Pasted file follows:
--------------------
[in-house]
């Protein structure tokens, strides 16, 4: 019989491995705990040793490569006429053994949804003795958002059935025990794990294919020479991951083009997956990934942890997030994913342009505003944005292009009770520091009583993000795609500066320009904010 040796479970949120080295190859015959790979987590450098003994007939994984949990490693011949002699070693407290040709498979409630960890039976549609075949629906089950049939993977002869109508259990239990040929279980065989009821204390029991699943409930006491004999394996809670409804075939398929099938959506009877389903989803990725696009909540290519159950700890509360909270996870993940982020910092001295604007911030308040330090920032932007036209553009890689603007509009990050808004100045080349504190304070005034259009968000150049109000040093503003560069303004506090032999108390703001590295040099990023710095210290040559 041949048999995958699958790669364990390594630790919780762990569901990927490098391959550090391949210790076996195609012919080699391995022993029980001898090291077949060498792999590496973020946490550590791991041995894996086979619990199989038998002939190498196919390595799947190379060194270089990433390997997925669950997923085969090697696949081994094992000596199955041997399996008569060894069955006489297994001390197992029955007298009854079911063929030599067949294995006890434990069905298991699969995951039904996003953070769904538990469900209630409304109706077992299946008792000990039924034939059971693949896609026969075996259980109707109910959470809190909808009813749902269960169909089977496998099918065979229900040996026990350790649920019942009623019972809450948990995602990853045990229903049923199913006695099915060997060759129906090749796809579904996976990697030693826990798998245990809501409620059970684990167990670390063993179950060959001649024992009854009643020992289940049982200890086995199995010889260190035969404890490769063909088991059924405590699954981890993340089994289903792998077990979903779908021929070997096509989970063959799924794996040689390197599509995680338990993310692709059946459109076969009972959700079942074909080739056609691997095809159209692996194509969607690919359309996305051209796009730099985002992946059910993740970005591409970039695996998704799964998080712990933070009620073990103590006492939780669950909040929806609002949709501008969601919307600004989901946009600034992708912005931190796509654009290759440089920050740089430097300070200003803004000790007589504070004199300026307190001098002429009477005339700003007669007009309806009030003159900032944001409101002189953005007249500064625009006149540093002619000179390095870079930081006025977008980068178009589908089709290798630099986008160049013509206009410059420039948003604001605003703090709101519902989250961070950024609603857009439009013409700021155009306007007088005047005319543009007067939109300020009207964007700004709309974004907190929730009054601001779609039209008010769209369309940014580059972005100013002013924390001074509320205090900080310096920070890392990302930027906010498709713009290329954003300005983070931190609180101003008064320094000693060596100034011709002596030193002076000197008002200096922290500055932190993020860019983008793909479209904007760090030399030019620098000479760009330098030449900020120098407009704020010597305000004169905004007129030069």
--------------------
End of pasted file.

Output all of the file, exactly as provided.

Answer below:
[in-house]
């Protein structure tokens, strides 16, 4: 019989491995705990040793490569006429053994949804003795958002059935025990794990294919020479991951083009997956990934942890997030994913342009505003944005292009009770520091009583993000795609500066320009904010 040796479970949120080295190859015959790979987590450098003994007939994984949990490693011949002699070693407290040709498979409630960890039976549609075949629906089950049939993977002869109508259990239990040929279980065989009821204390029991699943409930006491004999394996809670409804075939398929099938959506009877389903989803990725696009909540290519159950700890509360909270996870993940982020910092001295604007911030308040330090920032932007036209553009890689603007509009990050808004100045080349504190304070005034259009968000150049109000040093503003560069303004506090032999108390703001590295040099990023710095210290040559 041949048999995958699958790669364990390594630790919780762990569901990927490098391959550090391949210790076996195609012919080699391995022993029980001898090291077949060498792999590496973020946490550590791991041995894996086979619990199989038998002939190498196919390595799947190379060194270089990433390997997925669950997923085969090697696949081994094992000596199955041997399996008569060894069955006489297994001390197992029955007298009854079911063929030599067949294995006890434990069905298991699969995951039904996003953070769904538990469900209630409304109706077992299946008792000990039924034939059971693949896609026969075996259980109707109910959470809190909808009813749902269960169909089977496998099918065979229900040996026990350790649920019942009623019972809450948990995602990853045990229903049923199913006695099915060997060759129906090749796809579904996976990697030693826990798998245990809501409620059970684990167990670390063993179950060959001649024992009854009643020992289940049982200890086995199995010889260190035969404890490769063909088991059924405590699954981890993340089994289903792998077990979903779908021929070997096509989970063959799924794996040689390197599509995680338990993310692709059946459109076969009972959700079942074909080739056609691997095809159209692996194509969607690919359309996305051209796009730099985002992946059910993740970005591409970039695996998704799964998080712990933070009620073990103590006492939780669950909040929806609002949709501008969601919307600004989901946009600034992708912005931190796509654009290759440089920050740089430097300070200003803004000790007589504070004199300026307190001098002429009477005339700003007669007009309806009030003159900032944001409101002189953005007249500064625009006149540093002619000179390095870079930081006025977008980068178009589908089709290798630099986008160049013509206009410059420039948003604001605003703090709101519902989250961070950024609603857009439009013409700021155009306007007088005047005319543009007067939109300020009207964007700004709309974004907190929730009054601001779609039209008010769209369309940014580059972005100013002013924390001074509320205090900080310096920070890392990302930027906010498709713009290329954003300005983070931190609180101003008064320094000693060596100034011709002596030193002076000197008002200096922290500055932190993020860019983008793909479209904007760090030399030019620098000479760009330098030449900020120098407009704020010597305000004169905004007129030069």